December 1, 2011;
Epigenetic factors influencing resistance to nuclear reprogramming.
Patient-specific somatic cell reprogramming is likely to have a large impact on medicine by providing a source of cells for disease modelling and regenerative medicine. Several strategies can be used to reprogram cells, yet they are generally characterised by a low reprogramming efficiency, reflecting the remarkable stability of the differentiated state. Transcription factors, chromatin modifications, and noncoding RNAs can increase the efficiency of reprogramming. However, the success of nuclear reprogramming is limited by epigenetic mechanisms that stabilise the state of gene expression in somatic cells and thereby resist efficient reprogramming. We review here the factors that influence reprogramming efficiency, especially those that restrict the natural reprogramming mechanisms of eggs and oocytes. We see this as a step towards understanding the mechanisms by which nuclear reprogramming takes place.
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Figure 1. Different strategies induce nuclear reprogramming towards pluripotency. (a) During reprogramming by nuclear transfer to eggs, the nucleus of a cell is transplanted into an unfertilised egg whose own nucleus has been removed . The resulting embryos, larvae and adults have the same genetic constitution as the donor nucleus. The animal and vegetal poles of the egg are shown in brown and yellow, respectively. (b) For nuclear reprogramming by nuclear transfer to Xenopus oocytes, multiple mammalian nuclei are transplanted into the nucleus (germinal vesicle) of a meiotic prophase I oocyte . Transcriptional reactivation of previously silenced genes is induced without cell division or DNA synthesis, and no new cell types are formed. The animal and vegetal poles of the oocyte are shown in brown and yellow, respectively. (c) The nuclei of distinct cell types can be induced to reside within a common cytoplasm . The fused cells form heterokaryons, in which the nuclei remain as separate entities, and these can be maintained by inhibiting cell division. (d) Pluripotency can be induced in cultured somatic cells by overexpression of embryonic stem (ES) cell-specific transcription factors or by overexpression of small noncoding RNAs together with histone deacetylases inhibitors [11,58]. The cells obtained are very similar to ES cells. Adapted, with permission, from .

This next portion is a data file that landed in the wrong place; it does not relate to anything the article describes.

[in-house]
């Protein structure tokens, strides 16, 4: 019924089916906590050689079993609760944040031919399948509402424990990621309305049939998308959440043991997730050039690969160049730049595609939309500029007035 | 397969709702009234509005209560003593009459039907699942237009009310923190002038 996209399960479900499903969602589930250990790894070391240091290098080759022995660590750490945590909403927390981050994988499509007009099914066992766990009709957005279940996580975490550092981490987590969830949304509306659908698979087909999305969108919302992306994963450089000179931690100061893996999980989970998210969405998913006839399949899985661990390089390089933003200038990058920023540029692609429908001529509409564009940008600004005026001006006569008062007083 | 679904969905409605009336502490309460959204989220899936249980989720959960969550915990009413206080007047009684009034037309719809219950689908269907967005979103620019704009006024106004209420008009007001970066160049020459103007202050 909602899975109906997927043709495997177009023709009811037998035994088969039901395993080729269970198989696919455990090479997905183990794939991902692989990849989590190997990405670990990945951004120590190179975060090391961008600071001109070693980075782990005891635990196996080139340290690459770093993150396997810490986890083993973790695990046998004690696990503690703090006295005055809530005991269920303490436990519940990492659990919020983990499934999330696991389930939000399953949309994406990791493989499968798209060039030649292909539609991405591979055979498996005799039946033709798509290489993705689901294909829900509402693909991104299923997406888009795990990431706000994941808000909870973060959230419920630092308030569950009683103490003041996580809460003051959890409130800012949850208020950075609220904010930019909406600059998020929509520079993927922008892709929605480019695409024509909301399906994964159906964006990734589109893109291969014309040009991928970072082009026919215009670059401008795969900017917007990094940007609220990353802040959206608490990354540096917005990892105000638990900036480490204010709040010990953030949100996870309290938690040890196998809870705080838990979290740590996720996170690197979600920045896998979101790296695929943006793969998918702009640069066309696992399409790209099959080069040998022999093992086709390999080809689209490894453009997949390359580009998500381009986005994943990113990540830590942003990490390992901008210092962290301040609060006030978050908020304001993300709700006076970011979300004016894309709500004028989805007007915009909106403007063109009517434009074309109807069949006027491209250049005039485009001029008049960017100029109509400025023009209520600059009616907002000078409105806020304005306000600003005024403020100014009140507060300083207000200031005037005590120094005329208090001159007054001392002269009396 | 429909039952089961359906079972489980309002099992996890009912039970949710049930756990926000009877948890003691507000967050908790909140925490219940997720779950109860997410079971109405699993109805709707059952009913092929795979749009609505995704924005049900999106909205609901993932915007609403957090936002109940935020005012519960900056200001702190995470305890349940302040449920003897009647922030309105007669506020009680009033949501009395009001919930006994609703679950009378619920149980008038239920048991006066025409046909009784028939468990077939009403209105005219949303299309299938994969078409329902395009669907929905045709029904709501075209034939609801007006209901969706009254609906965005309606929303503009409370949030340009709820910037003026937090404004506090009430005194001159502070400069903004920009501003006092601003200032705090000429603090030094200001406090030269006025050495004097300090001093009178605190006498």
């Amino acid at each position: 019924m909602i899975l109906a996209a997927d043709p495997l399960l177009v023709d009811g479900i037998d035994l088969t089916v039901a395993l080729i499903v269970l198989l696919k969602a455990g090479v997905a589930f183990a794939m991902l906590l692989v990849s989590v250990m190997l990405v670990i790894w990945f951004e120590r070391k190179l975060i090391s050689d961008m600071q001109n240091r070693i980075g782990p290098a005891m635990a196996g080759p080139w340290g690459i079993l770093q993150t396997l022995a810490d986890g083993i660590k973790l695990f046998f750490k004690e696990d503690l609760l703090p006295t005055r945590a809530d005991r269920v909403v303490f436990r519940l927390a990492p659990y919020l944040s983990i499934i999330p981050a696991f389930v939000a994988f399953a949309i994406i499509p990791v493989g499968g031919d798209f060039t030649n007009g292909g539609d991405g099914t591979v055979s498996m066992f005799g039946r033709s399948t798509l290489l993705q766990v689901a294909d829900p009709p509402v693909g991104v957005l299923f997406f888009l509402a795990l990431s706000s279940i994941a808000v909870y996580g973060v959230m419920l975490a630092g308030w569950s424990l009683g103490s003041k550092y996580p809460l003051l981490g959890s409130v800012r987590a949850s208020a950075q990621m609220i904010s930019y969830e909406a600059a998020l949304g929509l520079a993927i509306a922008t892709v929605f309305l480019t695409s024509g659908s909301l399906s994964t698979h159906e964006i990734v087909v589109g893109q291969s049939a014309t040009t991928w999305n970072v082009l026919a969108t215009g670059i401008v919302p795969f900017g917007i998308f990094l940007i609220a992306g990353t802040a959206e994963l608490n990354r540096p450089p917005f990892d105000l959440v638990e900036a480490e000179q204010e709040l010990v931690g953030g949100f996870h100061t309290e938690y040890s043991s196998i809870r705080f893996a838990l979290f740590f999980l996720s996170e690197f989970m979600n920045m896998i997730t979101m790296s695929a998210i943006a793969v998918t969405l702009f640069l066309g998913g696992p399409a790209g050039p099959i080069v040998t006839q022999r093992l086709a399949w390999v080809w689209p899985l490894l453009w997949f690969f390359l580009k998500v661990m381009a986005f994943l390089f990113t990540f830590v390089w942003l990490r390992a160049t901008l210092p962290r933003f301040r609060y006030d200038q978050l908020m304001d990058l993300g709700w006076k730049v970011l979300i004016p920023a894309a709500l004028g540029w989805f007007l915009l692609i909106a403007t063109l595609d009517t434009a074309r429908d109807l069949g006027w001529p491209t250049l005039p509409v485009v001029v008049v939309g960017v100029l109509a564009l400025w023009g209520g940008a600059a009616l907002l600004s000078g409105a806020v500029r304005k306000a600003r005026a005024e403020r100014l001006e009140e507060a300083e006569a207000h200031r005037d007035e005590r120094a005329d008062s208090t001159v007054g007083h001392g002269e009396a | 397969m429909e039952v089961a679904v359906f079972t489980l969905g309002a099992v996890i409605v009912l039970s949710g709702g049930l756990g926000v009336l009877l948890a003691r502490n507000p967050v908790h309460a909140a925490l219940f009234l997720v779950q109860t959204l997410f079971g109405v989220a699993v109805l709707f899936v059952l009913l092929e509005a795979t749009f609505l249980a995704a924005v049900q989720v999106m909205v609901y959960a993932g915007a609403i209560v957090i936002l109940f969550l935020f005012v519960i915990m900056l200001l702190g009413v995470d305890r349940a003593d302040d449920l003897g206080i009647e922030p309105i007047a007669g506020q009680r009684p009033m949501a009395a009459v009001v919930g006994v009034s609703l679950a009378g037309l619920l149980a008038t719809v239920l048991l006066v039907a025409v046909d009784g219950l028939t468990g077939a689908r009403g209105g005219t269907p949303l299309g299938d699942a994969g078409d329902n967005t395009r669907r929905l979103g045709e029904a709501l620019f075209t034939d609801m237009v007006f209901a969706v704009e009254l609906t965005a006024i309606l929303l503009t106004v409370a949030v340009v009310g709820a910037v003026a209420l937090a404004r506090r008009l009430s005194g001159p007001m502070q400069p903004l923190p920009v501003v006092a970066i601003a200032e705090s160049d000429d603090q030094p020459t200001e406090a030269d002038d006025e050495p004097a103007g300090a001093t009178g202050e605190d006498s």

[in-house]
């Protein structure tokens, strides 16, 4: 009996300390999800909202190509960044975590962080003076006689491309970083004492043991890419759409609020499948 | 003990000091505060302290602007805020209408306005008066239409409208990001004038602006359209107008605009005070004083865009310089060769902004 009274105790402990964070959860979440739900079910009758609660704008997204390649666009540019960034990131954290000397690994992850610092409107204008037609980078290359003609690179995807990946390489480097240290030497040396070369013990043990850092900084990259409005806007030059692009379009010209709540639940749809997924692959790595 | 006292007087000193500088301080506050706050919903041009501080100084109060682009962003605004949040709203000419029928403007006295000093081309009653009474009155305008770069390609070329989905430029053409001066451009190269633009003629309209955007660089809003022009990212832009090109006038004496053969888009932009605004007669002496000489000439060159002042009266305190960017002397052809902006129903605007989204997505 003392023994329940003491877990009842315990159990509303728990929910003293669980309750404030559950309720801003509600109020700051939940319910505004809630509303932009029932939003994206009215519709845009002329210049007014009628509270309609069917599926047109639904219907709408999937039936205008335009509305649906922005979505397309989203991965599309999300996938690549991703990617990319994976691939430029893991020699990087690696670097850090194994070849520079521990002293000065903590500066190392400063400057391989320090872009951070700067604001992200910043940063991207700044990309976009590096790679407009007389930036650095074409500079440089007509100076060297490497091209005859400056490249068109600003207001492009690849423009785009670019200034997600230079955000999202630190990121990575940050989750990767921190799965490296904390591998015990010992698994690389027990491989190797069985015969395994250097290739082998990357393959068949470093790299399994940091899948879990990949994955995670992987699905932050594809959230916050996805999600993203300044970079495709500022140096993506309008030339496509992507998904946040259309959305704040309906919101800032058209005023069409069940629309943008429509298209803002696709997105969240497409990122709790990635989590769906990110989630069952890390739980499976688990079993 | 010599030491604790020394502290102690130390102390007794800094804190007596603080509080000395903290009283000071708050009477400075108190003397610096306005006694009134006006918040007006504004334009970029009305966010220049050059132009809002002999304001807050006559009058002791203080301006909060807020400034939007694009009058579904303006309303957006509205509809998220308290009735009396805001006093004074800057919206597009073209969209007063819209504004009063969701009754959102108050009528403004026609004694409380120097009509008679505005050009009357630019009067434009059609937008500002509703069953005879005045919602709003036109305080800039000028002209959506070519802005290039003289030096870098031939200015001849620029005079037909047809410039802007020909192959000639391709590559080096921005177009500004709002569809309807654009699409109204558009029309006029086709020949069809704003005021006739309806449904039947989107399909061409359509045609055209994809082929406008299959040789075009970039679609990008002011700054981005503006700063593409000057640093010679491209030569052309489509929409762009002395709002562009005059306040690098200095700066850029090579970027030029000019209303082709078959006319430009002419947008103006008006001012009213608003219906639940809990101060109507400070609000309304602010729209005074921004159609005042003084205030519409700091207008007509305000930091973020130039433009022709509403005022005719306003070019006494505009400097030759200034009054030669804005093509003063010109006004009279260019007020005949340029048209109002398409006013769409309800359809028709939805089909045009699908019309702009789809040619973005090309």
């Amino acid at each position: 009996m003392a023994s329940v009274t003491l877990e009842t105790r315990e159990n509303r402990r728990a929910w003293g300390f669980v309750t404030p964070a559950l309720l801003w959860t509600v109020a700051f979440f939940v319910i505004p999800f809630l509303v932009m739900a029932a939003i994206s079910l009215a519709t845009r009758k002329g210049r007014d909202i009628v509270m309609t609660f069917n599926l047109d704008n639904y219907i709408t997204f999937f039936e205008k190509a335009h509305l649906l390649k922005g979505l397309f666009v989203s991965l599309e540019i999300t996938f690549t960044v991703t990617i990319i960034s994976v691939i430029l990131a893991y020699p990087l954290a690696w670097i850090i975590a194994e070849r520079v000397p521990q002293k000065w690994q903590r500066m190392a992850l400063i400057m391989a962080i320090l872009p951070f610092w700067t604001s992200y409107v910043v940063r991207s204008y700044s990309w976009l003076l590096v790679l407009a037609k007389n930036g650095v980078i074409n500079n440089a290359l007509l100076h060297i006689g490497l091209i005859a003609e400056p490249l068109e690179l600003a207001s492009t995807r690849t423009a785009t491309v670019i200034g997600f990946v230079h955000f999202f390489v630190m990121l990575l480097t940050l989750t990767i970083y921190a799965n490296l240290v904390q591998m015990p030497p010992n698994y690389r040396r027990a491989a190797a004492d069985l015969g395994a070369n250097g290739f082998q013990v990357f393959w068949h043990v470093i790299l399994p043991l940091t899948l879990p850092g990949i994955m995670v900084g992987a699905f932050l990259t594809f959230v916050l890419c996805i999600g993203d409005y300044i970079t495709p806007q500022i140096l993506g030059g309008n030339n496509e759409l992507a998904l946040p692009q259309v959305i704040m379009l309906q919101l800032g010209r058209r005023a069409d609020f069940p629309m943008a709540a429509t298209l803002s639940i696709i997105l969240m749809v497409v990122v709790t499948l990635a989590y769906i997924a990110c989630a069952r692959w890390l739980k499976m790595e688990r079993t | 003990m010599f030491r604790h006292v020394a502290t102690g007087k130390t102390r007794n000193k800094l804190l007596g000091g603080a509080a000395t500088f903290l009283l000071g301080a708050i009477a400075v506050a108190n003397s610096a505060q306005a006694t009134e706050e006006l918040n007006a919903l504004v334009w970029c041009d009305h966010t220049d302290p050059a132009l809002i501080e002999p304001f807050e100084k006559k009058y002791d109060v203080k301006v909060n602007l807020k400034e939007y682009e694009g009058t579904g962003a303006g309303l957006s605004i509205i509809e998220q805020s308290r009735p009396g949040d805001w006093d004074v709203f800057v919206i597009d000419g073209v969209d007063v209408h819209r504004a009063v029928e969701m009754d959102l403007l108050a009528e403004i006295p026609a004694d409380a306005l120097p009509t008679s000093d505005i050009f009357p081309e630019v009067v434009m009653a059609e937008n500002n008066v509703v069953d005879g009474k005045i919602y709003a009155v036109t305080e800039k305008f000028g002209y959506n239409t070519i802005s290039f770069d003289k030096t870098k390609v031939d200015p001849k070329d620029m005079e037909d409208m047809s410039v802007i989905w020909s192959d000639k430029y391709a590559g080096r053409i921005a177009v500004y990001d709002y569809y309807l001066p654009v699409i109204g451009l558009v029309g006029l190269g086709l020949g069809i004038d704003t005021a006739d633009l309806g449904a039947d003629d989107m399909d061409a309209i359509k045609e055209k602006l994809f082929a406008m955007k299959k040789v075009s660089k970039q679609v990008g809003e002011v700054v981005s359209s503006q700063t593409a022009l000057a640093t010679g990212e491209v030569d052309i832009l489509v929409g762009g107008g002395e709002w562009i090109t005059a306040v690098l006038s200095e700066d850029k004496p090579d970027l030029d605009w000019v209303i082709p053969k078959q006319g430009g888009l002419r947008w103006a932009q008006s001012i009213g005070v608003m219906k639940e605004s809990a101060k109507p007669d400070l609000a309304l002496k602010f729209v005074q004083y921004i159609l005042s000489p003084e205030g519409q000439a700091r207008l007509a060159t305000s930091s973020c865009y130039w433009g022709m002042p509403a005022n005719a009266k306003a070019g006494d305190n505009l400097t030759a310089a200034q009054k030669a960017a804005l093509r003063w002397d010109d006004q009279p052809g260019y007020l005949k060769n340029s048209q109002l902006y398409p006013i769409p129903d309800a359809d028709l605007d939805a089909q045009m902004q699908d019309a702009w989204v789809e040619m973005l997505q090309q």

Figure 2. Resistance to reprogramming increases as cells differentiate. The extent of resistance to reprogramming (equivalent to a decrease in reprogramming efficiency) as cells differentiate, when tested by nuclear transfer (a–c), cell fusion (heterokaryon) (d) and induced pluripotency (e). Reproduced, with permission, from (a), (b), (c), (d) (but also see [100,101]) and (e). Abbreviations: ES, embryonic stem; ESRA, retinoic-acid differentiated embryonic stem cells.
Figure 3. Hypothetical model of chromatin state changes at gene regulatory regions during reprogramming and differentiation. Epigenetic reprogramming of chromatin states requires several events, some of which are summarised here. A fully repressed gene (a) must be remodelled to evict repressive nucleosomes, which may contain histone variants such as macroH2A and multiple repressive histone modifications. Once accessible, regulatory regions may be bound by transcriptional regulators with the ability to recruit activities, such as H3K4 methyltransferases. Loss of repressive histone modifications, such as H3K9me2/3, H3K27me2/3 and DNA methylation and demethylation may occur actively or passively through cell divisions. Histone acetylation also strongly increases transcriptional activity (b). The opposite route may lead to transcriptional silencing of differentiation genes during reprogramming towards pluripotency, or silencing of pluripotency genes during cell differentiation. The steps represented may occur simultaneously and/or in a different order according to the gene and system considered. The order of the epigenetic events that occur during nuclear reprogramming may not be in the exact reverse order of the events that occur during cell differentiation.
The histone variant H3.3 marks active chromatin by replication-independent nucleosome assembly.